The theory that a good consideration has such force in equity that an executory promise based thereon may be enforced in equity was once very generally expressed, and relics of it still linger. Where an administratrix gave her own mortgage to her father for a debt of her deceased husband's in consideration of certain assets of his in her hands, it was held that in the particular case the assets were too small to afford any substantial consideration; but that the mortgage would be upheld in equity as an executed conveyance, and on consideration of blood.1 Reformation has been granted in equity if the transaction was based on good consideration. A defective conveyance on good consideration only has been reformed in equity.2 Where a father gave notes under seal in escrow to each of his daughters, and by inadvertence omitted the seal from one, it was held that equity would recognize the note as on consideration so as to reform it by adding the seal and enforcing the note against his estate.3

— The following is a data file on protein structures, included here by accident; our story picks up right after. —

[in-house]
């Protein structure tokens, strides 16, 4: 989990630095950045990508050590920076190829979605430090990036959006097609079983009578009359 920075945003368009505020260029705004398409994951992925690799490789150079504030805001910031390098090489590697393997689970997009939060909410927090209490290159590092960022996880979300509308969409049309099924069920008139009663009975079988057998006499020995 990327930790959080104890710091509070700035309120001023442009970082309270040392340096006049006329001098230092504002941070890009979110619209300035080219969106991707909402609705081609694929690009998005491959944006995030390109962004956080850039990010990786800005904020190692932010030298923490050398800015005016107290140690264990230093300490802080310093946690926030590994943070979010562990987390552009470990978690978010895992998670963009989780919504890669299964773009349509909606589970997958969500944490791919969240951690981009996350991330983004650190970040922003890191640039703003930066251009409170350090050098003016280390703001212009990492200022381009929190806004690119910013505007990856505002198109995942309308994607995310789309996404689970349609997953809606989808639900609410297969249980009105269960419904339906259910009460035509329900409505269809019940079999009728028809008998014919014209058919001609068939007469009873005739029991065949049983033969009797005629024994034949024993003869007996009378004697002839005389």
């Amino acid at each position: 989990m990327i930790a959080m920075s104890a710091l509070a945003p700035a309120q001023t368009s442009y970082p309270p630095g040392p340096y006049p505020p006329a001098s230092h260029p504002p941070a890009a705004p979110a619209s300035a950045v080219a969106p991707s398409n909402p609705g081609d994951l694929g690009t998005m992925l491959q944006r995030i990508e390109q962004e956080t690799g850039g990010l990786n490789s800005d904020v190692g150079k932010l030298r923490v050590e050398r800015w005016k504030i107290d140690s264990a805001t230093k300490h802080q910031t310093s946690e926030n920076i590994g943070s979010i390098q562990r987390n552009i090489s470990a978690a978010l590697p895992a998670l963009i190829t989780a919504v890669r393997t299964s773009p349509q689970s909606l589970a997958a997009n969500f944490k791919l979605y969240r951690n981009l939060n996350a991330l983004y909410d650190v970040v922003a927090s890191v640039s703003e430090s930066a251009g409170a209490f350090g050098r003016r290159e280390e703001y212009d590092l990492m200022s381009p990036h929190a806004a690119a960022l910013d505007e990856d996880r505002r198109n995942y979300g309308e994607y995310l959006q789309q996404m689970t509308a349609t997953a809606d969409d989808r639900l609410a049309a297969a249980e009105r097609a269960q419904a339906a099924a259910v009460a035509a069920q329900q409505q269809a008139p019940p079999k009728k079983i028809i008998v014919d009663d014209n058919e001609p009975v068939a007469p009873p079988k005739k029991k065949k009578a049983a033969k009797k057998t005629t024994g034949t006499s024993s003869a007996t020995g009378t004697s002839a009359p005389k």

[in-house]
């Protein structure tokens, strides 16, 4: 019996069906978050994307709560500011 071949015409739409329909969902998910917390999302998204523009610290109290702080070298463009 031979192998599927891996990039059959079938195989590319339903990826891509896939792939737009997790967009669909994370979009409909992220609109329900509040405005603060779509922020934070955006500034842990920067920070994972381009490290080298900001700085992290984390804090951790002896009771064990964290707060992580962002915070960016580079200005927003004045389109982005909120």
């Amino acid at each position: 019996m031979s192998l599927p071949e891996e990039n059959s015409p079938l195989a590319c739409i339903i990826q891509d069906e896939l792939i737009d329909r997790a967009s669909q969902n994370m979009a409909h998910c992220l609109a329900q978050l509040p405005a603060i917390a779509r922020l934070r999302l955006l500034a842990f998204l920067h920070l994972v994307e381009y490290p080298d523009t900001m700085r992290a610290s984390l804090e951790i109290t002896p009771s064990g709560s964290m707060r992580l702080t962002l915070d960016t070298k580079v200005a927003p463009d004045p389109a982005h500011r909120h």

6 Dawley v. Dawley's Estate, 60 Colo. 73, 152 Pac. 1171.

7 Dawley v. Dawley's Estate, 60 Colo. 73, 152 Pac. 1171. (In this case, however, A's husband X had bequeathed certain property to A upon consideration that A would provide for B; and accordingly a valuable consideration existed in fact.)

8 Finch v. Green, 225 111. 304, 80 N. E. 318; Baker v. Pyatt, 108 Ind. 61, 9 N. E. 112.

9 Puterbaugh v. Puterbaugh, 131 Ind. 288, 15 L. R. A. 341, 30 N. E. 519; Bronston's Administrator v. Bronston's Heirs, 141 Ky. 639, 133 S. W, 584; Pink-ham v. Pinkham, 60 Neb. 600, 83 N. W. 837 [affirmed on rehearing, Pinkham v. Pinkham, 61 Neb. 336, 85 N. W. 285]; Brown v. Whaley, 58 O. S. 654, 65 Am. St. Rep. 793, 49 N. E. 479.

10 Parsons v. Teller, 188 N. Y. 318, 80 N. E. 930.

11 Parsons v. Teller, 188 N. Y. 318, 80 N. E. 930.

Equity is more and more inclined to refuse to enforce executory transactions which are based solely on good consideration. Good consideration has finally been held not to be sufficient in equity for enforcing an executory trust against the settlor himself, if it was created imperfectly,4 although there was at one time much authority for holding such consideration to be sufficient for such purpose.1

Reformation, as far as it involves specific performance of a contract, is generally denied where the contract or transaction rested entirely upon a good consideration.6